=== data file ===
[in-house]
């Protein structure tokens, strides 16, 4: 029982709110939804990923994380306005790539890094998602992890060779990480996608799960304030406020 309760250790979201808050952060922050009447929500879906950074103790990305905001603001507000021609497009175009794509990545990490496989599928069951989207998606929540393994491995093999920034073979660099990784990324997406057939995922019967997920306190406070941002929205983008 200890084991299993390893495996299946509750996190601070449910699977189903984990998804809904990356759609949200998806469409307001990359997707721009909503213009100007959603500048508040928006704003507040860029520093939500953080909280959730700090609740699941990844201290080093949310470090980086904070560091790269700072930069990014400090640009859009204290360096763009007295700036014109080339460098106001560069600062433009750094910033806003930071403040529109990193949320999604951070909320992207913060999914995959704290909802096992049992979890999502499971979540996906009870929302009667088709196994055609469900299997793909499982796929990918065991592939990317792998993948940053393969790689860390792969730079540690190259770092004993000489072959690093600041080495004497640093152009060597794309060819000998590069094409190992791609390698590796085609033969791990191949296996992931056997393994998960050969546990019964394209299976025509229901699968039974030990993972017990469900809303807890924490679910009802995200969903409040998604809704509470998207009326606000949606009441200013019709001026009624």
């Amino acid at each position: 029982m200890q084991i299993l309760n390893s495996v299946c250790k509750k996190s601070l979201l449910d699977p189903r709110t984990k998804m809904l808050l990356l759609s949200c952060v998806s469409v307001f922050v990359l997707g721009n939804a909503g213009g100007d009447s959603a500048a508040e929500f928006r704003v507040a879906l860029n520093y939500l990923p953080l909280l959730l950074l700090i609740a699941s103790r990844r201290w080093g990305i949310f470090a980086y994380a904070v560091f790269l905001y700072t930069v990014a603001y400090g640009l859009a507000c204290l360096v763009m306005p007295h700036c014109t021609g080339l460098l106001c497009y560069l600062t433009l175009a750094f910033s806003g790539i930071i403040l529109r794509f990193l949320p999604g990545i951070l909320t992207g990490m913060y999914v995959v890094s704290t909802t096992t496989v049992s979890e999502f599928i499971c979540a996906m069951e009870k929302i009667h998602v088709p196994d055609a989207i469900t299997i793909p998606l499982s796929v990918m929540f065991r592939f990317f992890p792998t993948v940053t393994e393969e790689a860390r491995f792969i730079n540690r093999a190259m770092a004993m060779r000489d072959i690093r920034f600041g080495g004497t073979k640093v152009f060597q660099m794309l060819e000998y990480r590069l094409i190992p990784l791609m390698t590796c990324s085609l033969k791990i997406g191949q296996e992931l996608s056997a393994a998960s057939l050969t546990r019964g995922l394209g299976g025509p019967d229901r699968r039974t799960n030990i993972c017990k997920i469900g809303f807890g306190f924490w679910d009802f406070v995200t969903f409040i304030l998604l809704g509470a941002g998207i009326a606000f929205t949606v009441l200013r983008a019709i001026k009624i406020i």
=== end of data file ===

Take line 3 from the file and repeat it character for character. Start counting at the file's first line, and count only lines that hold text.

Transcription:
């Amino acid at each position: 029982m200890q084991i299993l309760n390893s495996v299946c250790k509750k996190s601070l979201l449910d699977p189903r709110t984990k998804m809904l808050l990356l759609s949200c952060v998806s469409v307001f922050v990359l997707g721009n939804a909503g213009g100007d009447s959603a500048a508040e929500f928006r704003v507040a879906l860029n520093y939500l990923p953080l909280l959730l950074l700090i609740a699941s103790r990844r201290w080093g990305i949310f470090a980086y994380a904070v560091f790269l905001y700072t930069v990014a603001y400090g640009l859009a507000c204290l360096v763009m306005p007295h700036c014109t021609g080339l460098l106001c497009y560069l600062t433009l175009a750094f910033s806003g790539i930071i403040l529109r794509f990193l949320p999604g990545i951070l909320t992207g990490m913060y999914v995959v890094s704290t909802t096992t496989v049992s979890e999502f599928i499971c979540a996906m069951e009870k929302i009667h998602v088709p196994d055609a989207i469900t299997i793909p998606l499982s796929v990918m929540f065991r592939f990317f992890p792998t993948v940053t393994e393969e790689a860390r491995f792969i730079n540690r093999a190259m770092a004993m060779r000489d072959i690093r920034f600041g080495g004497t073979k640093v152009f060597q660099m794309l060819e000998y990480r590069l094409i190992p990784l791609m390698t590796c990324s085609l033969k791990i997406g191949q296996e992931l996608s056997a393994a998960s057939l050969t546990r019964g995922l394209g299976g025509p019967d229901r699968r039974t799960n030990i993972c017990k997920i469900g809303f807890g306190f924490w679910d009802f406070v995200t969903f409040i304030l998604l809704g509470a941002g998207i009326a606000f929205t949606v009441l200013r983008a019709i001026k009624i406020i």